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THE ALPHABETIC BOOK CUJB/Ron Nyren ONE NOVEMBER AFTERNOON, my father closed the stationery store half an hour early to prepare for the arrival of theAlphabetic Book Club. He thought our front lawn needed to be raked first, even though I insisted it would be too dark for Mr. Barr and Mr. Jelticoe to notice by the time they arrived. Because I had spent the afternoon straightening up the stockroom, raking seemed like more of the same, as if leaves were only another kind of paper. I wondered if we would have to separate walnut leaves from oak and maple leaves and pUe them aU in different corners of the yard. My father could be very meticulous. At the store, the black ballpoint pens were not allowed to touch the red ones. The large manila envelopes had to lie with their open ends away from the aisles, as if to discourage customers from reaching in to feel the inside. The packs of red, yellow, green and blue index cards had to be arranged to follow the spectrum. And yet my father's mild temperament did not permit him to give instructions. He hoped his two clerks—and I, though at thirteen I only helped out after school—would notice on our own how he did things and follow his example. For instance, when I saw him raking in long stripes, each one beginning at the house and ending at the road, I did the same. "Did you look at the book for this month?" he asked. I shook my head. "I couldn't make heads or taUs of this one. Mr. Barr wUl understand it, I guess. Tm afraid Tm not much of a reader." As if to make up for this, he raked determinedly at a cluster of walnuts half buried in the lawn. Twilight was falling, and the air felt unusually warm, as it had been all day. The smell of leaves made me want to lie down in them and go to sleep. Apassing car switched on its headlights, casting a dim shadow of my father onto the waU of forsythias along the side of our yard. When he had first joined the Alphabetic Book Club, I had read each ofhis group's selections, often finishing itbefore he did. But they never chose very creative books—books that involved complicated negotiations between humans and space aliens, for example—and so I soon lost interest. In any case, I always had plenty to read on my own. Often I walked around the house with a paperback open before me, my feet The Missouri Review · 119 finding their way up the stairs and down the haU by memory. As soon as I put one book down, I picked up another. I spent more hours imagining I was someone else than I spent imagining I was myself, and it made me a poor conversationalist and bad at sports. We had both started raking in the center of the lawn, and presently we reached opposite ends. From where I stood by the driveway, I saw two kids from school, Gary Norman and Morris Brecker, coming down the street. They were smoking and talking. As they reached the edge of our yard, Gary yanked off a thin forsythia branch. He slashed the air with it, whipping a gypsy moth in half in midflight. Morris laughed. My father nodded to them, but they paid no attention. Morris and I had been friends since the first grade. We had staged wars in my basement, using action figures and a race of flat, furry creatures I had devised by gluing plastic eyes onto little slices of carpet remnant. But that summer, after his thirteenth birthday, Morris had changed. His voice lowered an octave below mine, and his face went long and horsey. First he said the fluorescent lights in the basement gave him a headache, and then he said we were too old to play with toys, and then he said he wouldn't mind, if I would also play football or basketball with him once in a while. Those kinds of games were death to the imagination, I argued. Soon he stopped coming over...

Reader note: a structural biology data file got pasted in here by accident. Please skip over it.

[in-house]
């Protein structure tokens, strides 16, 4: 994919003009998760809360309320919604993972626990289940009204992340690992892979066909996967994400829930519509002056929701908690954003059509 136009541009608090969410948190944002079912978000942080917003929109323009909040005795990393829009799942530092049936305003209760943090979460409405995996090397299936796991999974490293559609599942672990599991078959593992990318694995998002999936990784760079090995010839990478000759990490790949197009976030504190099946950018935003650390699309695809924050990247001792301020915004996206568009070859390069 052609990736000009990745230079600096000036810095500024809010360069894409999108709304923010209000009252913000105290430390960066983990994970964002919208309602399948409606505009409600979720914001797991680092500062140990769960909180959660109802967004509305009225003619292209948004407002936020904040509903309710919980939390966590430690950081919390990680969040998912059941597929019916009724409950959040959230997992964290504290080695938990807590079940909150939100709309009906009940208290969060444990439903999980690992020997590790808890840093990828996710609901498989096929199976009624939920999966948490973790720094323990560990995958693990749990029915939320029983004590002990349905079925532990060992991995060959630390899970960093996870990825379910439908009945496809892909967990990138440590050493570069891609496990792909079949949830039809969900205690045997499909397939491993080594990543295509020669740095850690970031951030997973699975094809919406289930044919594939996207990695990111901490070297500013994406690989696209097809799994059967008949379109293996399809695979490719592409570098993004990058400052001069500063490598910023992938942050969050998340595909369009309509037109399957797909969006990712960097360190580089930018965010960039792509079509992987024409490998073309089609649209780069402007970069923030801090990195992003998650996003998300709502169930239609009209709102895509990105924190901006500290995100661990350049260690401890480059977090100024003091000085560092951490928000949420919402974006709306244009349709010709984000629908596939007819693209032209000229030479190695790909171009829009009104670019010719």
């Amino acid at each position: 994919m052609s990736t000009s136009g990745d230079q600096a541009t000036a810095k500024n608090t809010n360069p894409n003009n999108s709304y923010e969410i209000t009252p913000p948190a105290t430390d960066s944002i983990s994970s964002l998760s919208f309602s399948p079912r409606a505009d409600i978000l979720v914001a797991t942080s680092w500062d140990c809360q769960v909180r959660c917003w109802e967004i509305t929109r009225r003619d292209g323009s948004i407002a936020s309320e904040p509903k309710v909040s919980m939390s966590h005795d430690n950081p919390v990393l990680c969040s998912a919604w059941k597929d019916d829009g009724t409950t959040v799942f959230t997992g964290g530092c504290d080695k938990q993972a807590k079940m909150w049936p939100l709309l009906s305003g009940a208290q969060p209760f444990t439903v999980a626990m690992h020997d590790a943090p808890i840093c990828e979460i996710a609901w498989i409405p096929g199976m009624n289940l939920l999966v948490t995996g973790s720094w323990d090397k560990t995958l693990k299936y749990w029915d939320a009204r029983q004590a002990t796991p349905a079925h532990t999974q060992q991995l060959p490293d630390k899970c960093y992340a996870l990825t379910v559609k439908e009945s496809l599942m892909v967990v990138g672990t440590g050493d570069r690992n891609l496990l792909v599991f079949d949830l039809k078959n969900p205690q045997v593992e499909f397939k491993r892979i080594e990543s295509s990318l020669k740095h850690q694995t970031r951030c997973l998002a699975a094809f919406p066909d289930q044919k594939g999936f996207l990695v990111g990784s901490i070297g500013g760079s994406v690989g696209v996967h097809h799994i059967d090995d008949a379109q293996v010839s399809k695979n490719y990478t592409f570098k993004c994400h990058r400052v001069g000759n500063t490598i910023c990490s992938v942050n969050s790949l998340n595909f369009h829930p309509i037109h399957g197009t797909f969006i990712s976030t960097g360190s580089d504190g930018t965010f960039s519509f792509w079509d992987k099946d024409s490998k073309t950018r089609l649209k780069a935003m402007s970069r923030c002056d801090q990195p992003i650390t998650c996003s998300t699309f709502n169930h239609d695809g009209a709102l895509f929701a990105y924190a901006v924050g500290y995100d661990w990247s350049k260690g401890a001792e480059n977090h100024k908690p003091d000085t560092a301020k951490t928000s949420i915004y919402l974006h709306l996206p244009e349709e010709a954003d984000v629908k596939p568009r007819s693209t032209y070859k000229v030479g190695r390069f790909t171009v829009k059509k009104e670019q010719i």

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pp. 119-128
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